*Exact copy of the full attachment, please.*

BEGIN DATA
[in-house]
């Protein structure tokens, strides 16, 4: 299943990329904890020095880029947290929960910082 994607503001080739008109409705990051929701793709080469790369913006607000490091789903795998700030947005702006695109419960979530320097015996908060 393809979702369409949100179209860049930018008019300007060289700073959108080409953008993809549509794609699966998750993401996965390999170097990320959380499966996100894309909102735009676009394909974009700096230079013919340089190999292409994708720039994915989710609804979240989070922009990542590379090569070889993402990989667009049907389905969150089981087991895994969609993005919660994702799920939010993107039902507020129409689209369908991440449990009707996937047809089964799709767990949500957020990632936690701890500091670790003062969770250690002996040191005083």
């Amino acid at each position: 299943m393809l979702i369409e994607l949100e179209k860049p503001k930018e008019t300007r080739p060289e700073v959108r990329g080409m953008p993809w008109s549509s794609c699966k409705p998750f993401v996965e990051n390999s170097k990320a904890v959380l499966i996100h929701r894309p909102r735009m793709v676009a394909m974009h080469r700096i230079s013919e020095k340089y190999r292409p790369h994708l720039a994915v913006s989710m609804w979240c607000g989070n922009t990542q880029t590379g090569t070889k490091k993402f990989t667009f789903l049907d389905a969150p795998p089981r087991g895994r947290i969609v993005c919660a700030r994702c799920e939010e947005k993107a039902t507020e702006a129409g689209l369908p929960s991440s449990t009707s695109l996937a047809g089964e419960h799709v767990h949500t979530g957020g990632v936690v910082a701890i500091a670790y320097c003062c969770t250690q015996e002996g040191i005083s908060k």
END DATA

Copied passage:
[in-house]
């Protein structure tokens, strides 16, 4: 299943990329904890020095880029947290929960910082 994607503001080739008109409705990051929701793709080469790369913006607000490091789903795998700030947005702006695109419960979530320097015996908060 393809979702369409949100179209860049930018008019300007060289700073959108080409953008993809549509794609699966998750993401996965390999170097990320959380499966996100894309909102735009676009394909974009700096230079013919340089190999292409994708720039994915989710609804979240989070922009990542590379090569070889993402990989667009049907389905969150089981087991895994969609993005919660994702799920939010993107039902507020129409689209369908991440449990009707996937047809089964799709767990949500957020990632936690701890500091670790003062969770250690002996040191005083």
């Amino acid at each position: 299943m393809l979702i369409e994607l949100e179209k860049p503001k930018e008019t300007r080739p060289e700073v959108r990329g080409m953008p993809w008109s549509s794609c699966k409705p998750f993401v996965e990051n390999s170097k990320a904890v959380l499966i996100h929701r894309p909102r735009m793709v676009a394909m974009h080469r700096i230079s013919e020095k340089y190999r292409p790369h994708l720039a994915v913006s989710m609804w979240c607000g989070n922009t990542q880029t590379g090569t070889k490091k993402f990989t667009f789903l049907d389905a969150p795998p089981r087991g895994r947290i969609v993005c919660a700030r994702c799920e939010e947005k993107a039902t507020e702006a129409g689209l369908p929960s991440s449990t009707s695109l996937a047809g089964e419960h799709v767990h949500t979530g957020g990632v936690v910082a701890i500091a670790y320097c003062c969770t250690q015996e002996g040191i005083s908060k």